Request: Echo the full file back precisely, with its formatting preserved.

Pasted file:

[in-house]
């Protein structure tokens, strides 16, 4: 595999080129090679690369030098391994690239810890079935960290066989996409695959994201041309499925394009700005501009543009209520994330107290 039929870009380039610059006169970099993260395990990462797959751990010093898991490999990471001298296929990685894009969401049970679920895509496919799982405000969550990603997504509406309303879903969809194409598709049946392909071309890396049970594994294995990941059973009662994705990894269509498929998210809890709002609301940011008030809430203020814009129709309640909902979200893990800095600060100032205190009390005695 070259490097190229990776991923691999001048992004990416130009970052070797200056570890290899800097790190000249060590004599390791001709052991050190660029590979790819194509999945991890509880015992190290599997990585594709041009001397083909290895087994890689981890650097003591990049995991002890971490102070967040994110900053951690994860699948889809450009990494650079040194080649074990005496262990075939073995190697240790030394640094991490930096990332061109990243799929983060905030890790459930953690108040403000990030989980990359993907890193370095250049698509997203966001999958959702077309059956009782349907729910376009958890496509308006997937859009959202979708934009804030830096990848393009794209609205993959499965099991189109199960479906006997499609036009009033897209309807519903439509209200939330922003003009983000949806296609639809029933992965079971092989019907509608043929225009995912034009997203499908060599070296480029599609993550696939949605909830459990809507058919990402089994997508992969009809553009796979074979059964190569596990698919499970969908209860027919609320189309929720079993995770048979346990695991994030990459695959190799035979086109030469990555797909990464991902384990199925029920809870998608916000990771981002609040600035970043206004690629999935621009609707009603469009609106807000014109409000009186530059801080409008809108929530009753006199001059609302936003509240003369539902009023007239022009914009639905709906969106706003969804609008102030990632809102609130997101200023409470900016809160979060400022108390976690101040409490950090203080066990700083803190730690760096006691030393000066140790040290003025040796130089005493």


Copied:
[in-house]
């Protein structure tokens, strides 16, 4: 595999080129090679690369030098391994690239810890079935960290066989996409695959994201041309499925394009700005501009543009209520994330107290 039929870009380039610059006169970099993260395990990462797959751990010093898991490999990471001298296929990685894009969401049970679920895509496919799982405000969550990603997504509406309303879903969809194409598709049946392909071309890396049970594994294995990941059973009662994705990894269509498929998210809890709002609301940011008030809430203020814009129709309640909902979200893990800095600060100032205190009390005695 070259490097190229990776991923691999001048992004990416130009970052070797200056570890290899800097790190000249060590004599390791001709052991050190660029590979790819194509999945991890509880015992190290599997990585594709041009001397083909290895087994890689981890650097003591990049995991002890971490102070967040994110900053951690994860699948889809450009990494650079040194080649074990005496262990075939073995190697240790030394640094991490930096990332061109990243799929983060905030890790459930953690108040403000990030989980990359993907890193370095250049698509997203966001999958959702077309059956009782349907729910376009958890496509308006997937859009959202979708934009804030830096990848393009794209609205993959499965099991189109199960479906006997499609036009009033897209309807519903439509209200939330922003003009983000949806296609639809029933992965079971092989019907509608043929225009995912034009997203499908060599070296480029599609993550696939949605909830459990809507058919990402089994997508992969009809553009796979074979059964190569596990698919499970969908209860027919609320189309929720079993995770048979346990695991994030990459695959190799035979086109030469990555797909990464991902384990199925029920809870998608916000990771981002609040600035970043206004690629999935621009609707009603469009609106807000014109409000009186530059801080409008809108929530009753006199001059609302936003509240003369539902009023007239022009914009639905709906969106706003969804609008102030990632809102609130997101200023409470900016809160979060400022108390976690101040409490950090203080066990700083803190730690760096006691030393000066140790040290003025040796130089005493």